Onion Downy Mildew

Onion downy mildew is a plant disease triggered by the Oomycete organism Peronospora destructor, exhibiting initial infection in onion leaves and subsequently affecting the bulbs. This condition tends to be more severe during cool and wet seasons as well as in areas with high moisture levels. If left unmanaged, it leads to significant reductions in crop yields.

Disease Cycle

The fungus-like organism responsible for onion downy mildew has a rapid reproduction cycle, completing it in approximately 11-15 days, which generates spores for infecting neighboring onion plants.

To disperse its spores, this mildew extends spore-bearing stalks through the stomata, the breathing pores on the surface of onion leaves. Although the leaves may appear green and normal, a velvety, purplish-gray growth indicative of the mildew can be observed. Each piece of leaf tissue only produces one round of spores, causing the tissue to collapse and perish, resulting in the characteristic blasted appearance in fields affected by mildew.

The spores can be transported by rain splashes and wind over considerable distances.

Sustained periods of moisture on the leaves are necessary for spore production and infection, making severe outbreaks of downy mildew more likely during wet periods.

While airborne spores have a short lifespan, the fungus can also generate a second type of spore (resting spores) within the infected plant tissues. These resting spores possess greater resilience and are released into the soil as the diseased material decomposes. They are capable of surviving for extended periods within the soil.

The fungus can remain dormant within affected bulbs and continue producing spores, thus perpetuating the spread of the disease.

Symptoms

The disease manifests as irregularly shaped areas, ranging from pale-green to yellowish or brownish, on the leaves or seed stalks of affected plants. These areas can have an oval to cylindrical form and may exhibit layers of alternating yellow and green tissue.

As the mildew develops, the infected leaves become constricted, leading to their eventual collapse. The dead leaf tissue quickly becomes colonized by a dark-colored purple blotch, which obscures the presence of the downy mildew.

In specific areas of the field, defined by distinct boundaries, dead leaf tips can be observed.

The bulb tissue, particularly the neck region, may undergo a spongy transformation, compromising its storage quality.

Management Strategy

Chemical method

The chemical approach involves the utilization of fungicides and is widely practiced as a reliable method. To prevent the development of resistance in the fungus, it is recommended to alternate the use of fungicides with different active ingredients throughout the growing season.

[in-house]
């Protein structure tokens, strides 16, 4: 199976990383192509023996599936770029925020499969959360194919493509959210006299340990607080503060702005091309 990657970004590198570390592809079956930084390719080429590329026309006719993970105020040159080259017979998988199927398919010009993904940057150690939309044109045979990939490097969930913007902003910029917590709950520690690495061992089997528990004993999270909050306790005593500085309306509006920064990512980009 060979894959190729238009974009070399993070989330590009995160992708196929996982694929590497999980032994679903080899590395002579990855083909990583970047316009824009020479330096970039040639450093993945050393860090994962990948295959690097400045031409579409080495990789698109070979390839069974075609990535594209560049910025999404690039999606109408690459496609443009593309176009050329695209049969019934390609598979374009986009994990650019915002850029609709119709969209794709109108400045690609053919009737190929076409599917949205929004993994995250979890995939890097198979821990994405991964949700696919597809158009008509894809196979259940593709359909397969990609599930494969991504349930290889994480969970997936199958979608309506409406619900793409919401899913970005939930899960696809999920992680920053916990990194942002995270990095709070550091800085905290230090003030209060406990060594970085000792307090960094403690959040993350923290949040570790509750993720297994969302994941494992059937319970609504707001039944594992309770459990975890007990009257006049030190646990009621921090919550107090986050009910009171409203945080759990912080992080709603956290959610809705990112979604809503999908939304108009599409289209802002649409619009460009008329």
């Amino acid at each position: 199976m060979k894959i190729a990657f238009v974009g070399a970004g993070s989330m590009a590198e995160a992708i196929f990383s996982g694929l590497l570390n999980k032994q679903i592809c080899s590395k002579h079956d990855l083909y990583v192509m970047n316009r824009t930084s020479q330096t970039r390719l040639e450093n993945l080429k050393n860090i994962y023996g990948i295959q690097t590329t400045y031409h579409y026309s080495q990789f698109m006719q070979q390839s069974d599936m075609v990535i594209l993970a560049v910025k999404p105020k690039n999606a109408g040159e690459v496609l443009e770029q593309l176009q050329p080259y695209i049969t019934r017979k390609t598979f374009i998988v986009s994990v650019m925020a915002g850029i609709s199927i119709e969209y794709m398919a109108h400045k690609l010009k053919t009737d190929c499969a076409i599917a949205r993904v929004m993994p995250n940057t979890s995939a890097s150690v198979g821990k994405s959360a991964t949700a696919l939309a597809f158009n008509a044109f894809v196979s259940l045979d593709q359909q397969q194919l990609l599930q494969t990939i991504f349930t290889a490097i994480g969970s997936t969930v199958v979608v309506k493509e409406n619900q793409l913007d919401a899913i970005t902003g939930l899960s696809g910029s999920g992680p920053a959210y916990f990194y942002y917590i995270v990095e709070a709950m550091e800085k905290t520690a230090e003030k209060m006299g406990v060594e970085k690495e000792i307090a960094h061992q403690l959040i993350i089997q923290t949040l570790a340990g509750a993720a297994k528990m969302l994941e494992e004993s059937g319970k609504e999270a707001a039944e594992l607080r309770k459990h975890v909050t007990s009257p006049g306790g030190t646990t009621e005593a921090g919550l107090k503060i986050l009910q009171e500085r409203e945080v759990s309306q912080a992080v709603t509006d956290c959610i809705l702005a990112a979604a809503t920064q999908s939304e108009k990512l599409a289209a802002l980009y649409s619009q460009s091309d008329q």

The following fungicides are suitable for both preventing and eliminating the Downy mildew disease:

  • FORTRESS GOLD 720WP: Add 40g per 20 liters of solution.
  • GEARLOCK TURBO 250WP: Add 25g per 20 liters of solution.
  • KATERINA 720SC: Add 50ml per 20 liters of solution.
  • PROPELLER 722SL: Add 50ml per 20 liters of solution.
  • SACRIFIDO 125EC: Add 20ml per 20 liters of solution.
  • TOWER 720WP: Add 50g per 20 liters of solution.
  • TRINITY GOLD 425WP: Add 50g per 20 liters of solution.
  • COMRADE 450SC: Add 20ml per 20 liters of solution.
  • PYRAMID 700WP: Add 50g per 20 liters of solution.
  • ABSOLUTE 375SC: Add 10ml per 20 liters of solution.
  • CADILAC 800WP: Add 50g per 20 liters of solution (for preventive purposes).

Non-chemical control

  • Avoiding overcrowding of crops, as well as damp and sheltered growing conditions.
  • Maintaining proper weed control to ensure adequate airflow throughout the crop.
  • Refraining from using overhead irrigation methods to keep the foliage dry.
  • Promptly removing and disposing of infected plants, without composting them.
  • Ensuring that no bulbs remain in the soil from one year to the next, as the fungus can remain dormant in infected bulbs and produce spores in spring, which can spread the disease to newly planted crops.
  • Avoiding the planting of any onion sets that appear soft, moldy, or otherwise suspicious.
  • Implementing crop rotations with non-host plants.

Additional notes:

  • When spraying, it is advisable to mix the fungicide with INTEGRA at a ratio of 3ml per 20 liters of solution. This additive enhances the effectiveness of the fungicide by acting as a sticker, spreader, and penetrant.
  • Timely control of the disease is crucial as it helps prevent or reduce the losses associated with the infection.

 

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